I received a small handful of texts from people that I love and a few emails to my travel-only email account from the very few people that have the address. Through those and friends commenting on the Facebook and Instagram photos I felt somewhat connected with my tribe.

I didn’t feel overwhelmed by all the things piling up while I was away – things that likely don’t warrant worrying about anyway and none of which needed an immediate response from me (and they certainly didn’t get one!). I wasn’t tied to checking my personal email and Slack messages. I was free to live in the now, mostly guilt-free.

The challenge is to pull this level of disconnectedness into my daily life while still being connected to people. I’ve decided to stop having my personal email open at work. I’m going to squash all kinds of Slack notifications, perhaps not even reinstalling it on my phone. I’m going to continue ramping down reading the news to mitigate the stress that results from reading about the shit-show that is our new president.

That said, how can I retain connectivity with my tribe? More game nights? More lunches with friends? More texts? More old-school long-form emails? Therein lies the real challenge: how to stay connected to people and yet disconnected from the electronic distractions.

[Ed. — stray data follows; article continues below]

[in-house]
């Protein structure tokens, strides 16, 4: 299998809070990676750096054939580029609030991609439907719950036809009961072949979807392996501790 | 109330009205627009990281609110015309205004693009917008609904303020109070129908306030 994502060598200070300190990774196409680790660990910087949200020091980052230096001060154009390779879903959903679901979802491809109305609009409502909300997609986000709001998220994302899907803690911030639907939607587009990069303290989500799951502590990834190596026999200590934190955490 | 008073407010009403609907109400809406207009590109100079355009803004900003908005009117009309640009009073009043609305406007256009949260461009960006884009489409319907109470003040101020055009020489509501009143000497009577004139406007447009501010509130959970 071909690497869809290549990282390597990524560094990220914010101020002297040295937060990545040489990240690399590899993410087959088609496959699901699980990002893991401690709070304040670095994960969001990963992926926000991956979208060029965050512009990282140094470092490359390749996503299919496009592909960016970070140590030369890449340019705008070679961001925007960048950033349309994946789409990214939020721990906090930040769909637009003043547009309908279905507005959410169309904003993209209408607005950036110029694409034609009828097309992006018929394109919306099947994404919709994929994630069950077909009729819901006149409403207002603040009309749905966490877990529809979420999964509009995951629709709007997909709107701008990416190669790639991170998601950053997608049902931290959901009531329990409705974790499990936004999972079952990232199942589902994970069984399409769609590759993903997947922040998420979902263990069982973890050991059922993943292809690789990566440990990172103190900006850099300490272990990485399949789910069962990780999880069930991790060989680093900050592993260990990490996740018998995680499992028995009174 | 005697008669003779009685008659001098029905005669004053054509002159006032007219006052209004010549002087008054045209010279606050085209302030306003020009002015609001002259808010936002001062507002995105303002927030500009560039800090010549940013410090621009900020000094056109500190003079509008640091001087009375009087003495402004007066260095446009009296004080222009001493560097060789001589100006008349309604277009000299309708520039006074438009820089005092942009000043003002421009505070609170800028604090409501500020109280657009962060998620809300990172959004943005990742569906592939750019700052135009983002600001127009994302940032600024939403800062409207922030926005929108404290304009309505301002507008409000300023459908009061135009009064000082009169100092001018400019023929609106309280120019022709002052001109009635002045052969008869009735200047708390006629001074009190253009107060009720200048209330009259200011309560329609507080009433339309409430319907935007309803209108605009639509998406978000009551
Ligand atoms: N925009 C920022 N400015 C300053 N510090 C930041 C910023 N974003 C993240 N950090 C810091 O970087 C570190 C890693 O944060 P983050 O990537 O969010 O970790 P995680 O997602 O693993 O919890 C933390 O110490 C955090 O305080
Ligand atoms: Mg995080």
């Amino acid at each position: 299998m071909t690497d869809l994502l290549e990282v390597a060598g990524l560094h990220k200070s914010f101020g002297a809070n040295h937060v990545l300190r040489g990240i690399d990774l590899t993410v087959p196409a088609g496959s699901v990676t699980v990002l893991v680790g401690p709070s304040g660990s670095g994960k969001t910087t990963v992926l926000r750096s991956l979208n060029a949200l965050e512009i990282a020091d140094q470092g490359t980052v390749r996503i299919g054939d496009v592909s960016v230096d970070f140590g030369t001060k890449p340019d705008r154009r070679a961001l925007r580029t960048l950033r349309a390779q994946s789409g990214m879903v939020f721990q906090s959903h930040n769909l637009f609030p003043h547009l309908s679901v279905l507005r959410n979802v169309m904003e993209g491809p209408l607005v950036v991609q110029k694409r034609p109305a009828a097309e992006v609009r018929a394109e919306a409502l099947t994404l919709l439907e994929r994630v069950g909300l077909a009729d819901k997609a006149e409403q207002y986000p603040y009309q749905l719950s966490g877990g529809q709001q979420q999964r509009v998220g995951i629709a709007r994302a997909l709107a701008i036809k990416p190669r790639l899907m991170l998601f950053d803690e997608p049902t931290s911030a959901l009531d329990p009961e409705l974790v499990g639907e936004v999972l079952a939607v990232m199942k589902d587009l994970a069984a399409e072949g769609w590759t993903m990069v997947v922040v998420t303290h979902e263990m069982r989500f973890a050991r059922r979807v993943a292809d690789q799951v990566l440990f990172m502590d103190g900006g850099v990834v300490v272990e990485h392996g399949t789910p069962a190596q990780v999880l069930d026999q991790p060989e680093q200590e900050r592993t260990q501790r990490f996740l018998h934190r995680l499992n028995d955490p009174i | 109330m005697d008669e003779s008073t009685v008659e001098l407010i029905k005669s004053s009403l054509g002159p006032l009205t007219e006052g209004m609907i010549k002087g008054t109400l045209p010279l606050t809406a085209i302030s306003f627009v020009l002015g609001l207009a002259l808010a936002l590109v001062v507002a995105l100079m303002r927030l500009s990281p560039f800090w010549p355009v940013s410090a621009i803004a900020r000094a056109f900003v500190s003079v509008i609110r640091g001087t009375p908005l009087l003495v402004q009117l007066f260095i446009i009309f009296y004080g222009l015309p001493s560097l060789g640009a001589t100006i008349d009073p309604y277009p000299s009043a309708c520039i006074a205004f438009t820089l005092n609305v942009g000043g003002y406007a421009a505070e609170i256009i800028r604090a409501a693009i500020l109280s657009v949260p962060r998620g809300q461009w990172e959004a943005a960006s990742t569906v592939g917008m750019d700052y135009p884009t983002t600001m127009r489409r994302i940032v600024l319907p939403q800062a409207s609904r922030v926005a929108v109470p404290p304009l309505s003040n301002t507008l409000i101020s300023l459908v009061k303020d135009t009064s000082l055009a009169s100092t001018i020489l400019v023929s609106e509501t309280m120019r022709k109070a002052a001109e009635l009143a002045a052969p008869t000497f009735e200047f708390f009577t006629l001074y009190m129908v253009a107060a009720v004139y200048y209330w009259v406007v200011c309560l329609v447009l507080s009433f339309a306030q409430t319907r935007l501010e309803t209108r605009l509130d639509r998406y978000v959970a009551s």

Moulin Rouge – more than just a movie to me

Moulin Rouge came out in 2001, right in the middle of when I was coming out – to myself and everyone else. My friend Megan, who was my rock at that time in my life, had seen the movie and thought that I would enjoy it. So one afternoon we left work early and walked through the parking garage to the theater in the Arboretum (before it became a Cheesecake Factory). And I didn’t just enjoy it, I fell in love with it.

At that time in my life I was unbearably unhappy. I was struggling to reconcile my faith with my sexuality and had resigned myself to always being alone. I desperately wanted to escape the impossible position I found myself in but no idea how to do so.

And then I heard One Day I’ll Fly Away which summed up what I felt so concisely:

One day I’ll fly away
Leave all this to yesterday
Why live life from dream to dream
And dread the day when dreaming ends

And the seemlingly impossible dream represented by Come What May:

Never knew I could feel like this
Like I’ve never seen the sky before
Want to vanish inside your kiss
Everyday I love you more and more
Listen to my heart, can you hear it sings
Telling me to give you everything
Seasons may change winter to spring
But I love you until the end of time

Through the help of friends I was eventually able to “fly away” to a place where I lived happiness instead of dreaming about it by accepting who I was. A couple of years after seeing Moulin Rouge I met Benjamin and Come What May become reality. It didn’t last forever, but I still cherish those 7.5 years.

Moulin Rouge reminds me that in my past I felt happiness forever out of reach, and yet I obtained it. Of the longing for love and companionship and then the fulfillment of that dream. And that the fulfillment of the dream can happen again.